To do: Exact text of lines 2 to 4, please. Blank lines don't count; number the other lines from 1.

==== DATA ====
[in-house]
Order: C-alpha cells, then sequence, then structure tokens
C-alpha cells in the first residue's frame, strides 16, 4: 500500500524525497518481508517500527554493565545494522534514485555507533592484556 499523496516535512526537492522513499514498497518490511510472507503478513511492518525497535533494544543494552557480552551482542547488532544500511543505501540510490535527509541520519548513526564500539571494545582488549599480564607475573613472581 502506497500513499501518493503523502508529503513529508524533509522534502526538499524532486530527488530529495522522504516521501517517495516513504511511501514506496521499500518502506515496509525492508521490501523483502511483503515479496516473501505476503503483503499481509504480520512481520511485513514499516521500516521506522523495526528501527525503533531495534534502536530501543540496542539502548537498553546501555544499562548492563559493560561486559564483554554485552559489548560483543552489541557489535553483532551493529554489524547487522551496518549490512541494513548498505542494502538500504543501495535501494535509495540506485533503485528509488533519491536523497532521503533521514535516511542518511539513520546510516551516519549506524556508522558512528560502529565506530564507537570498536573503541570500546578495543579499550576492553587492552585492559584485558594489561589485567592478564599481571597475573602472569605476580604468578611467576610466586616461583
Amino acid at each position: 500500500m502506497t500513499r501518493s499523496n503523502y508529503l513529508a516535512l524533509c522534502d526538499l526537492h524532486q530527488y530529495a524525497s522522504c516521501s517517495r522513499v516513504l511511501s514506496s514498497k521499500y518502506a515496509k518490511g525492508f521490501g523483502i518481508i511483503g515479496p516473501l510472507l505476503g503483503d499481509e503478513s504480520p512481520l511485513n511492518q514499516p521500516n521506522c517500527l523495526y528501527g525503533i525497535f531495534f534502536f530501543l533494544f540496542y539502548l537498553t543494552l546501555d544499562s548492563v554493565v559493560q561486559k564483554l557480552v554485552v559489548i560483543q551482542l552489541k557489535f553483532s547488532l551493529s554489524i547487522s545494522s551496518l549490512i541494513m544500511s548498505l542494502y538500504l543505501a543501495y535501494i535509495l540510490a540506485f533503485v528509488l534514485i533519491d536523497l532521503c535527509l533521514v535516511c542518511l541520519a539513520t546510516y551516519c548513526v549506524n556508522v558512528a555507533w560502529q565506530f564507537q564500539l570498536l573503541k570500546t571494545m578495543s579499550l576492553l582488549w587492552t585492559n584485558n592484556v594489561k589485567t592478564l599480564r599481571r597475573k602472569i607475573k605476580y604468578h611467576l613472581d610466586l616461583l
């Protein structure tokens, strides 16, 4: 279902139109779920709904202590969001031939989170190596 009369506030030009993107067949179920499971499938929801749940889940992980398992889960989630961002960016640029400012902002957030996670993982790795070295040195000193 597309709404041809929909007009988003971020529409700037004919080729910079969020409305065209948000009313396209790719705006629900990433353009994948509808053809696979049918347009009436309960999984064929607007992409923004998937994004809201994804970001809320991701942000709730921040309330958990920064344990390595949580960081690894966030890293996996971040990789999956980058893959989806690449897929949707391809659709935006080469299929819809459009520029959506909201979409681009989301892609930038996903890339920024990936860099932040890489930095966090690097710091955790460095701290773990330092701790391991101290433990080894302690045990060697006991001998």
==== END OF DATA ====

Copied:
Order: C-alpha cells, then sequence, then structure tokens
C-alpha cells in the first residue's frame, strides 16, 4: 500500500524525497518481508517500527554493565545494522534514485555507533592484556 499523496516535512526537492522513499514498497518490511510472507503478513511492518525497535533494544543494552557480552551482542547488532544500511543505501540510490535527509541520519548513526564500539571494545582488549599480564607475573613472581 502506497500513499501518493503523502508529503513529508524533509522534502526538499524532486530527488530529495522522504516521501517517495516513504511511501514506496521499500518502506515496509525492508521490501523483502511483503515479496516473501505476503503483503499481509504480520512481520511485513514499516521500516521506522523495526528501527525503533531495534534502536530501543540496542539502548537498553546501555544499562548492563559493560561486559564483554554485552559489548560483543552489541557489535553483532551493529554489524547487522551496518549490512541494513548498505542494502538500504543501495535501494535509495540506485533503485528509488533519491536523497532521503533521514535516511542518511539513520546510516551516519549506524556508522558512528560502529565506530564507537570498536573503541570500546578495543579499550576492553587492552585492559584485558594489561589485567592478564599481571597475573602472569605476580604468578611467576610466586616461583
Amino acid at each position: 500500500m502506497t500513499r501518493s499523496n503523502y508529503l513529508a516535512l524533509c522534502d526538499l526537492h524532486q530527488y530529495a524525497s522522504c516521501s517517495r522513499v516513504l511511501s514506496s514498497k521499500y518502506a515496509k518490511g525492508f521490501g523483502i518481508i511483503g515479496p516473501l510472507l505476503g503483503d499481509e503478513s504480520p512481520l511485513n511492518q514499516p521500516n521506522c517500527l523495526y528501527g525503533i525497535f531495534f534502536f530501543l533494544f540496542y539502548l537498553t543494552l546501555d544499562s548492563v554493565v559493560q561486559k564483554l557480552v554485552v559489548i560483543q551482542l552489541k557489535f553483532s547488532l551493529s554489524i547487522s545494522s551496518l549490512i541494513m544500511s548498505l542494502y538500504l543505501a543501495y535501494i535509495l540510490a540506485f533503485v528509488l534514485i533519491d536523497l532521503c535527509l533521514v535516511c542518511l541520519a539513520t546510516y551516519c548513526v549506524n556508522v558512528a555507533w560502529q565506530f564507537q564500539l570498536l573503541k570500546t571494545m578495543s579499550l576492553l582488549w587492552t585492559n584485558n592484556v594489561k589485567t592478564l599480564r599481571r597475573k602472569i607475573k605476580y604468578h611467576l613472581d610466586l616461583l